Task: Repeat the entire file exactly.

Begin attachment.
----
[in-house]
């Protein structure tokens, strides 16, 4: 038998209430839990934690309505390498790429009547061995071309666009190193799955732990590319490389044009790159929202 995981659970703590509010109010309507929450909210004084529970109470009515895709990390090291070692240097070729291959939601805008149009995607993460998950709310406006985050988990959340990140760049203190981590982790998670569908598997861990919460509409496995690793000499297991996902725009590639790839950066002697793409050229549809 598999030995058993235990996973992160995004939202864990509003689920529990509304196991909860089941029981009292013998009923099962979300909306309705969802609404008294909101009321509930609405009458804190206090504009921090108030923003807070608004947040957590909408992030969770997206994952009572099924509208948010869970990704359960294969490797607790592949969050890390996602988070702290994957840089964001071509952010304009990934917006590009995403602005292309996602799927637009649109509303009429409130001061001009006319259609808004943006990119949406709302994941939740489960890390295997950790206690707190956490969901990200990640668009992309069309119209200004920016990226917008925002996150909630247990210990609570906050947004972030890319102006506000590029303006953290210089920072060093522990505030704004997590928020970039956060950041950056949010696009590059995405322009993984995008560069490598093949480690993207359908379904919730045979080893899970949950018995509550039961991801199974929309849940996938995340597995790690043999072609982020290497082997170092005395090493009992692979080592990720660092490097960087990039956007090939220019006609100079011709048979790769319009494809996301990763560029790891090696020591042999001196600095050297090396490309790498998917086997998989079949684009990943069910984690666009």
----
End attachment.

[in-house]
């Protein structure tokens, strides 16, 4: 038998209430839990934690309505390498790429009547061995071309666009190193799955732990590319490389044009790159929202 995981659970703590509010109010309507929450909210004084529970109470009515895709990390090291070692240097070729291959939601805008149009995607993460998950709310406006985050988990959340990140760049203190981590982790998670569908598997861990919460509409496995690793000499297991996902725009590639790839950066002697793409050229549809 598999030995058993235990996973992160995004939202864990509003689920529990509304196991909860089941029981009292013998009923099962979300909306309705969802609404008294909101009321509930609405009458804190206090504009921090108030923003807070608004947040957590909408992030969770997206994952009572099924509208948010869970990704359960294969490797607790592949969050890390996602988070702290994957840089964001071509952010304009990934917006590009995403602005292309996602799927637009649109509303009429409130001061001009006319259609808004943006990119949406709302994941939740489960890390295997950790206690707190956490969901990200990640668009992309069309119209200004920016990226917008925002996150909630247990210990609570906050947004972030890319102006506000590029303006953290210089920072060093522990505030704004997590928020970039956060950041950056949010696009590059995405322009993984995008560069490598093949480690993207359908379904919730045979080893899970949950018995509550039961991801199974929309849940996938995340597995790690043999072609982020290497082997170092005395090493009992692979080592990720660092490097960087990039956007090939220019006609100079011709048979790769319009494809996301990763560029790891090696020591042999001196600095050297090396490309790498998917086997998989079949684009990943069910984690666009």